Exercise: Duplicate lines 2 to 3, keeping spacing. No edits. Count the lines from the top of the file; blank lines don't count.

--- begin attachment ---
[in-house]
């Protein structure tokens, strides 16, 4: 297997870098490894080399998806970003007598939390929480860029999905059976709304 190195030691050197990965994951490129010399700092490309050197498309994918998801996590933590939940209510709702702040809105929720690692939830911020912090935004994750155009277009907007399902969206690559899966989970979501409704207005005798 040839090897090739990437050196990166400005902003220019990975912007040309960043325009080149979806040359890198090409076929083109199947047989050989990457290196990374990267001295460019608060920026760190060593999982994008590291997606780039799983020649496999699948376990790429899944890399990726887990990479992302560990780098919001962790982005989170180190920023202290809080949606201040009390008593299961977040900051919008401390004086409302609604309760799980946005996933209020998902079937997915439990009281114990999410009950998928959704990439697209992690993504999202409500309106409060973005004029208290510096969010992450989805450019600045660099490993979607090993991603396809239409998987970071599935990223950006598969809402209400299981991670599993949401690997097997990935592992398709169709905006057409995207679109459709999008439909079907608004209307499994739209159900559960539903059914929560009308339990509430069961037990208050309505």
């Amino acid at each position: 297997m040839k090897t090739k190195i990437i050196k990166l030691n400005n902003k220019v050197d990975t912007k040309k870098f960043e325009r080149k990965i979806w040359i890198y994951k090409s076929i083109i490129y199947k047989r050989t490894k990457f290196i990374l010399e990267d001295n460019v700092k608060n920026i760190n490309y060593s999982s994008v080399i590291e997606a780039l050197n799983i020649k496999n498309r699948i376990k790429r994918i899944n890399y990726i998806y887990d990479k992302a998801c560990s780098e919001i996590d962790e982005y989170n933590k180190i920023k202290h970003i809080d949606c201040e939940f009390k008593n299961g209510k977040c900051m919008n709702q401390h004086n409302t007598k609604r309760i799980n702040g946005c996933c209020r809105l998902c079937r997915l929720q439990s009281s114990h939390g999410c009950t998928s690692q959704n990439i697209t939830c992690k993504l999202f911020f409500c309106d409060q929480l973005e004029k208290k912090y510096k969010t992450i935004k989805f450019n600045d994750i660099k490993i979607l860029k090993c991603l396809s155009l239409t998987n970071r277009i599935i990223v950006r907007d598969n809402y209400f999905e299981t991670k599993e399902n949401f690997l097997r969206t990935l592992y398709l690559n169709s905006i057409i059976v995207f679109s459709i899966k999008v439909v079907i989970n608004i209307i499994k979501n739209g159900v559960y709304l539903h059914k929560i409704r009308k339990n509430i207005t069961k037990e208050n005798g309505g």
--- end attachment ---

């Protein structure tokens, strides 16, 4: 297997870098490894080399998806970003007598939390929480860029999905059976709304 190195030691050197990965994951490129010399700092490309050197498309994918998801996590933590939940209510709702702040809105929720690692939830911020912090935004994750155009277009907007399902969206690559899966989970979501409704207005005798 040839090897090739990437050196990166400005902003220019990975912007040309960043325009080149979806040359890198090409076929083109199947047989050989990457290196990374990267001295460019608060920026760190060593999982994008590291997606780039799983020649496999699948376990790429899944890399990726887990990479992302560990780098919001962790982005989170180190920023202290809080949606201040009390008593299961977040900051919008401390004086409302609604309760799980946005996933209020998902079937997915439990009281114990999410009950998928959704990439697209992690993504999202409500309106409060973005004029208290510096969010992450989805450019600045660099490993979607090993991603396809239409998987970071599935990223950006598969809402209400299981991670599993949401690997097997990935592992398709169709905006057409995207679109459709999008439909079907608004209307499994739209159900559960539903059914929560009308339990509430069961037990208050309505």
């Amino acid at each position: 297997m040839k090897t090739k190195i990437i050196k990166l030691n400005n902003k220019v050197d990975t912007k040309k870098f960043e325009r080149k990965i979806w040359i890198y994951k090409s076929i083109i490129y199947k047989r050989t490894k990457f290196i990374l010399e990267d001295n460019v700092k608060n920026i760190n490309y060593s999982s994008v080399i590291e997606a780039l050197n799983i020649k496999n498309r699948i376990k790429r994918i899944n890399y990726i998806y887990d990479k992302a998801c560990s780098e919001i996590d962790e982005y989170n933590k180190i920023k202290h970003i809080d949606c201040e939940f009390k008593n299961g209510k977040c900051m919008n709702q401390h004086n409302t007598k609604r309760i799980n702040g946005c996933c209020r809105l998902c079937r997915l929720q439990s009281s114990h939390g999410c009950t998928s690692q959704n990439i697209t939830c992690k993504l999202f911020f409500c309106d409060q929480l973005e004029k208290k912090y510096k969010t992450i935004k989805f450019n600045d994750i660099k490993i979607l860029k090993c991603l396809s155009l239409t998987n970071r277009i599935i990223v950006r907007d598969n809402y209400f999905e299981t991670k599993e399902n949401f690997l097997r969206t990935l592992y398709l690559n169709s905006i057409i059976v995207f679109s459709i899966k999008v439909v079907i989970n608004i209307i499994k979501n739209g159900v559960y709304l539903h059914k929560i409704r009308k339990n509430i207005t069961k037990e208050n005798g309505g």